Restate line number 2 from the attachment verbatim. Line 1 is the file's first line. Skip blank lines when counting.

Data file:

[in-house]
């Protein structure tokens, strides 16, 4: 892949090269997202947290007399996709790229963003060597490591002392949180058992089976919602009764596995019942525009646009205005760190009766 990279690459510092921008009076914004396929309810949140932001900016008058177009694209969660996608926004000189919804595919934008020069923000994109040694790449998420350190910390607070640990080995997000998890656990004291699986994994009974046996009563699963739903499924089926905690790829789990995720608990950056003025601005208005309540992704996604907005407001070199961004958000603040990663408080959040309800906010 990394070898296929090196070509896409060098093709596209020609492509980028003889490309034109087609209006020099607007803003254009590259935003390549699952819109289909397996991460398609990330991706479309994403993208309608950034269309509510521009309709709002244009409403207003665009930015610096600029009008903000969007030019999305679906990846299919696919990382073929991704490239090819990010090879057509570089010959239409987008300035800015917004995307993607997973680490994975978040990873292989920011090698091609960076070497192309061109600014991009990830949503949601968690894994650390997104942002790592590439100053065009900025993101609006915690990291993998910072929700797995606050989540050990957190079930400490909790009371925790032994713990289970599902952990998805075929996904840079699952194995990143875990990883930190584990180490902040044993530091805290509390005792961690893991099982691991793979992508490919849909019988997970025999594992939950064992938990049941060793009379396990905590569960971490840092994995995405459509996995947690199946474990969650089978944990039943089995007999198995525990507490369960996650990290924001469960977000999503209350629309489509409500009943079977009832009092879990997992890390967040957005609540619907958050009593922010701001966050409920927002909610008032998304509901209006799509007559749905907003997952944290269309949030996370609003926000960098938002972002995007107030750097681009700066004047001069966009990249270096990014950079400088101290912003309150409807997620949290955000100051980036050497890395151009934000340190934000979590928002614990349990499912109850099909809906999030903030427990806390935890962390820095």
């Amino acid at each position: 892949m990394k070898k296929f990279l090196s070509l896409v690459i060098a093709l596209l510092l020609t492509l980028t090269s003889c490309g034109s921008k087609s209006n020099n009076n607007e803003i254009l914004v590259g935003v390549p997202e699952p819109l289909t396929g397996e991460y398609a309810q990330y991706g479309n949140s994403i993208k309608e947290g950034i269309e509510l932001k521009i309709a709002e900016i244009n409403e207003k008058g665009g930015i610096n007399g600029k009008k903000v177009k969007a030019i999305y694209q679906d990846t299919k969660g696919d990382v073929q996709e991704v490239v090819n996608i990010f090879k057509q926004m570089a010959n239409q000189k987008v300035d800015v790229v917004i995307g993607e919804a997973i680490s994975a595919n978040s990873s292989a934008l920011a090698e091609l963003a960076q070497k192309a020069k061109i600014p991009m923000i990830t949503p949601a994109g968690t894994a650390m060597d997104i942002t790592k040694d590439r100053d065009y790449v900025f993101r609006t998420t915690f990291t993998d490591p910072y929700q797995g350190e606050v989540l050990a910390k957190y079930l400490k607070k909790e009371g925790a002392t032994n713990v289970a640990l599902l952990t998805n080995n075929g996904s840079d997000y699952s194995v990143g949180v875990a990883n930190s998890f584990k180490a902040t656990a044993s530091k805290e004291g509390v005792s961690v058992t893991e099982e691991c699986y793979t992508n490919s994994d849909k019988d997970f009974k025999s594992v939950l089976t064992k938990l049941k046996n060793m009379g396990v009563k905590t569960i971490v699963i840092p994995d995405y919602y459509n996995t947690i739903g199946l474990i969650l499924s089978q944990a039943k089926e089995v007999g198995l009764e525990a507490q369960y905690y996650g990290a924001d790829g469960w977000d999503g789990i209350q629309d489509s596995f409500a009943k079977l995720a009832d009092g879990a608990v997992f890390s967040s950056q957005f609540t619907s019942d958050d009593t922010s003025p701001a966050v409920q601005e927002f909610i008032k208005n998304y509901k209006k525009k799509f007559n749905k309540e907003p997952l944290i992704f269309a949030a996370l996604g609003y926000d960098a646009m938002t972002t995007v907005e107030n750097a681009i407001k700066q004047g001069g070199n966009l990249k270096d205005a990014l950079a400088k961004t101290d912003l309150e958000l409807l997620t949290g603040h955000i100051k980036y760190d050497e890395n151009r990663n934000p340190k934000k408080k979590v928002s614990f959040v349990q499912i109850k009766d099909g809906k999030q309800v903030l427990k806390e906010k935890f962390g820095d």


């Protein structure tokens, strides 16, 4: 892949090269997202947290007399996709790229963003060597490591002392949180058992089976919602009764596995019942525009646009205005760190009766 990279690459510092921008009076914004396929309810949140932001900016008058177009694209969660996608926004000189919804595919934008020069923000994109040694790449998420350190910390607070640990080995997000998890656990004291699986994994009974046996009563699963739903499924089926905690790829789990995720608990950056003025601005208005309540992704996604907005407001070199961004958000603040990663408080959040309800906010 990394070898296929090196070509896409060098093709596209020609492509980028003889490309034109087609209006020099607007803003254009590259935003390549699952819109289909397996991460398609990330991706479309994403993208309608950034269309509510521009309709709002244009409403207003665009930015610096600029009008903000969007030019999305679906990846299919696919990382073929991704490239090819990010090879057509570089010959239409987008300035800015917004995307993607997973680490994975978040990873292989920011090698091609960076070497192309061109600014991009990830949503949601968690894994650390997104942002790592590439100053065009900025993101609006915690990291993998910072929700797995606050989540050990957190079930400490909790009371925790032994713990289970599902952990998805075929996904840079699952194995990143875990990883930190584990180490902040044993530091805290509390005792961690893991099982691991793979992508490919849909019988997970025999594992939950064992938990049941060793009379396990905590569960971490840092994995995405459509996995947690199946474990969650089978944990039943089995007999198995525990507490369960996650990290924001469960977000999503209350629309489509409500009943079977009832009092879990997992890390967040957005609540619907958050009593922010701001966050409920927002909610008032998304509901209006799509007559749905907003997952944290269309949030996370609003926000960098938002972002995007107030750097681009700066004047001069966009990249270096990014950079400088101290912003309150409807997620949290955000100051980036050497890395151009934000340190934000979590928002614990349990499912109850099909809906999030903030427990806390935890962390820095």